Teaching Media and Information Literacy in the 21st Century

Teaching Media and Information Literacy in the 21st Century

Sarah Gretter (Michigan State University, USA) and Aman Yadav (Michigan State University, USA)
DOI: 10.4018/978-1-5225-7659-4.ch007


In our hyper-connected era, individuals are constantly exposed to images and information that shape our digital culture. Possessing the competencies to understand how information is conveyed in our daily lives can therefore empower citizens to recognize its functions and effects on human communication. This chapter looks at the importance of media and information literacy for individuals in the 21st century. It provides a brief history of the concept, as well as a detailed exploration of the competencies that compose it. It also refers to the role that educators play in its instruction and concludes with recommendations for teachers to start embedding MIL principles in their teaching.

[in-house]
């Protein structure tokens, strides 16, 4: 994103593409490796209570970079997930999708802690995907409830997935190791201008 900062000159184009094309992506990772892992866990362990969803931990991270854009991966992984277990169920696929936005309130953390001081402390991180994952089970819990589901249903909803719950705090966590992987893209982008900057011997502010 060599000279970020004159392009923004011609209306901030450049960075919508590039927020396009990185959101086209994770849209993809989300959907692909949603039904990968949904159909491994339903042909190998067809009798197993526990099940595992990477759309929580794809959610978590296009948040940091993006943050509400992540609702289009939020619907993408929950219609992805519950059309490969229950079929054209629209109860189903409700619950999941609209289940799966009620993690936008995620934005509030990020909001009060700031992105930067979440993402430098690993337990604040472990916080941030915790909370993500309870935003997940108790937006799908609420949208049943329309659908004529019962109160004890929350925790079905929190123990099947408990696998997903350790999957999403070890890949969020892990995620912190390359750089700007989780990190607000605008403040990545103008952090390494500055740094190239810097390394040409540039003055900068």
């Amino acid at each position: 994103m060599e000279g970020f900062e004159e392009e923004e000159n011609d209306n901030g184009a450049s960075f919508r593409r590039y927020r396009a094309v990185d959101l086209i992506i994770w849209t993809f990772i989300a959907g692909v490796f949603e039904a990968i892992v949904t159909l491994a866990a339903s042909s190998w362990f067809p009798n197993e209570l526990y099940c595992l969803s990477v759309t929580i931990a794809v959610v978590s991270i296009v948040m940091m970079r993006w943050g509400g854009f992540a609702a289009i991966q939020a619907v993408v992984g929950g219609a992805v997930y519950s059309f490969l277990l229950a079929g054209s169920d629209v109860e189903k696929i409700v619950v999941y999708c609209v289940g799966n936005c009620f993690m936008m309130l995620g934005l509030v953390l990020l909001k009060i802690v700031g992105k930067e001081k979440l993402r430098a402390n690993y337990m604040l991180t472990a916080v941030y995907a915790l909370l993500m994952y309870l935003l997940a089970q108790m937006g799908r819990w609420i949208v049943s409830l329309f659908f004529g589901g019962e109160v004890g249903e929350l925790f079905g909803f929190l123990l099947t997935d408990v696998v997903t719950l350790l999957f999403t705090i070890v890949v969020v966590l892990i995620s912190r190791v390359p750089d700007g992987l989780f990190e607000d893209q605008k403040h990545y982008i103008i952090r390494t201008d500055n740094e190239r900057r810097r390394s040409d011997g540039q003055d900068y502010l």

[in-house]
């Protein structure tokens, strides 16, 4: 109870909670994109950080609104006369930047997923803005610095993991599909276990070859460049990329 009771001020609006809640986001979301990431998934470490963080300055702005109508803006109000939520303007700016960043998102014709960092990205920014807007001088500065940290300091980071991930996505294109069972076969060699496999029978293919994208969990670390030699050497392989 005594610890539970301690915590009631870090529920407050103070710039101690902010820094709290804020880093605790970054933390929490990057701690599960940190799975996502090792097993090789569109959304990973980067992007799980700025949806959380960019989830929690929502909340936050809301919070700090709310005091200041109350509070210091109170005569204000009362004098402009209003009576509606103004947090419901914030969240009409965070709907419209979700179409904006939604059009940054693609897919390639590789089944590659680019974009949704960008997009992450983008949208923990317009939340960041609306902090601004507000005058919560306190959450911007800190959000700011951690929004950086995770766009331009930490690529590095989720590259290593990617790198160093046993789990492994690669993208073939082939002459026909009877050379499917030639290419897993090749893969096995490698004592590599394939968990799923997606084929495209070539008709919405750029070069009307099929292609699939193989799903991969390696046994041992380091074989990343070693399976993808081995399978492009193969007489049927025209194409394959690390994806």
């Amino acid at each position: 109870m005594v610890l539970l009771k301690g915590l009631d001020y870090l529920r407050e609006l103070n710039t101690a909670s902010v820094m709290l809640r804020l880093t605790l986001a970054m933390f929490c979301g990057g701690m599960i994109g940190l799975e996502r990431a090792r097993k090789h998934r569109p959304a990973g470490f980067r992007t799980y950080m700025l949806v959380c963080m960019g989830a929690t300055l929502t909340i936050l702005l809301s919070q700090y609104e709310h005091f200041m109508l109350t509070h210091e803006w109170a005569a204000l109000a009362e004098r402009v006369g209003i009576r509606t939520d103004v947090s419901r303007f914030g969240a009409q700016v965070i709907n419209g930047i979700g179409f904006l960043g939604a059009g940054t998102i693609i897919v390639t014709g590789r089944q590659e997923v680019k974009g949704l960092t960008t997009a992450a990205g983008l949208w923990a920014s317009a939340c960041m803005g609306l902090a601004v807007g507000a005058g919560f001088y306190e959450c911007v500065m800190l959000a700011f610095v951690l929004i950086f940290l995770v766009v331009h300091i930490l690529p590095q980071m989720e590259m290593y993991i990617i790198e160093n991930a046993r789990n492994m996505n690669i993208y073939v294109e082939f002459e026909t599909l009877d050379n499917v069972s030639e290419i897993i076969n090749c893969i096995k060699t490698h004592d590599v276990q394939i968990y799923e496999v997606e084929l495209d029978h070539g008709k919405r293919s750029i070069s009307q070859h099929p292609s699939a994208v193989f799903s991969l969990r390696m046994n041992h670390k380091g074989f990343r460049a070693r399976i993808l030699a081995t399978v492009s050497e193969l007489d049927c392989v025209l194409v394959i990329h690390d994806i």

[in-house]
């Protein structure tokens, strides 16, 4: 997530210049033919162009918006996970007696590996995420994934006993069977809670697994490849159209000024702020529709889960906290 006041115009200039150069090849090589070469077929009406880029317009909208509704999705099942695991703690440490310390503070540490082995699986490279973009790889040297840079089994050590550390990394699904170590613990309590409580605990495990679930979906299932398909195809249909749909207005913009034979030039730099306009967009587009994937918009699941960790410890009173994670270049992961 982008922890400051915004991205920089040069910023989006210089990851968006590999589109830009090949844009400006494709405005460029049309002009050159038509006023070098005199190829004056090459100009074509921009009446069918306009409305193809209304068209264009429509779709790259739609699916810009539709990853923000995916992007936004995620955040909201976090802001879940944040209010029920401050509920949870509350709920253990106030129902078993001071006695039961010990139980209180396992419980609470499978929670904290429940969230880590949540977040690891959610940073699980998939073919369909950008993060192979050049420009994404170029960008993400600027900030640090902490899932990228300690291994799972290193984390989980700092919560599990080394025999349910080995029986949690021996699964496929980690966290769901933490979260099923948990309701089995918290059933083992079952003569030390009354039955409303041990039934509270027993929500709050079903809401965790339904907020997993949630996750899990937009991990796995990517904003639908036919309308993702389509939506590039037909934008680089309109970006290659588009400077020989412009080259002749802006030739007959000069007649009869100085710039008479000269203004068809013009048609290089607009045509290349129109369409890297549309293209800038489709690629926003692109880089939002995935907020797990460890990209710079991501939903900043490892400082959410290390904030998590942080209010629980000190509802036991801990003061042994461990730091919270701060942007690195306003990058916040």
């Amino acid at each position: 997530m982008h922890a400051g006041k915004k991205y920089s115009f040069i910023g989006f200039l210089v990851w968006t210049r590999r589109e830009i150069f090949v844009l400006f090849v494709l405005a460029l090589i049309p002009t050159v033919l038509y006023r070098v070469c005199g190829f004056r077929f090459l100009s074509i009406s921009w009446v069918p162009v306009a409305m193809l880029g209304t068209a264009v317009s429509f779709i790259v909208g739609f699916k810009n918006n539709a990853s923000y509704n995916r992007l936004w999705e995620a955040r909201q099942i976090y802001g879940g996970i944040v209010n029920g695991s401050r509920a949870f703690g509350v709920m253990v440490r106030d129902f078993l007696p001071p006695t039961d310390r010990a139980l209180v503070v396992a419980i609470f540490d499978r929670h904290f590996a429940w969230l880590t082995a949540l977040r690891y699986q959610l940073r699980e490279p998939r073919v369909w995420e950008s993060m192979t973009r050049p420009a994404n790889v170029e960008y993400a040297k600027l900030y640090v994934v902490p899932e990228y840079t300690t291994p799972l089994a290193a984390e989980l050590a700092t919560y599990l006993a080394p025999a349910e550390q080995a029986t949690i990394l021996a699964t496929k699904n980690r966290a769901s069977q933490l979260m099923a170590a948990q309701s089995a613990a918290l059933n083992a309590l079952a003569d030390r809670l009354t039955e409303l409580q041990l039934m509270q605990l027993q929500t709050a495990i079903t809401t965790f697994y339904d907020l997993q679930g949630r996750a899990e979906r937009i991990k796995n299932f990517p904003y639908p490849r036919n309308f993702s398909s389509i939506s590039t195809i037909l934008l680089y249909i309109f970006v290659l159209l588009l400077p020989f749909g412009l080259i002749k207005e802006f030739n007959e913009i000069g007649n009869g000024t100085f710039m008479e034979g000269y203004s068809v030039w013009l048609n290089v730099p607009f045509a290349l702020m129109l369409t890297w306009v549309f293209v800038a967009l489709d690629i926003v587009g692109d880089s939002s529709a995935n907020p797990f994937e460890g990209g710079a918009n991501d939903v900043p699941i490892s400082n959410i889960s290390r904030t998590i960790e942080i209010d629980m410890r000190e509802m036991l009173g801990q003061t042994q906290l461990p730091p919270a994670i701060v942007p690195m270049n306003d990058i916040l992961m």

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What does it mean to be literate in the 21st century? While literacy has traditionally been contained to reading and writing skills, communication in the 21st century has expanded these customary views of literacy into an ever-evolving concept (Hobbs & Jensen, 2009). In today’s world, unfiltered information is available across multiple media platforms, such as television or newspapers, but more particularly on the Internet. Because media and other information providers are instrumental in shaping the perceptions, beliefs, and attitudes of individuals in today’s digital age (Guzzetti & Lesley, 2015), being literate in today’s society therefore includes being able to read, write, and communicate across a range of platforms, tools, and media. As a result, individuals need to master an array of literacy skills beyond basic reading and writing abilities (Livingstone et al., 2014). Citizens who are not aware of how media and information systems function are more likely to accept media messages as facts, while individuals who possess media and information literacy skills are able to evaluate and draw their own conclusion from the constant flow of mediated information (Potter, 2004).

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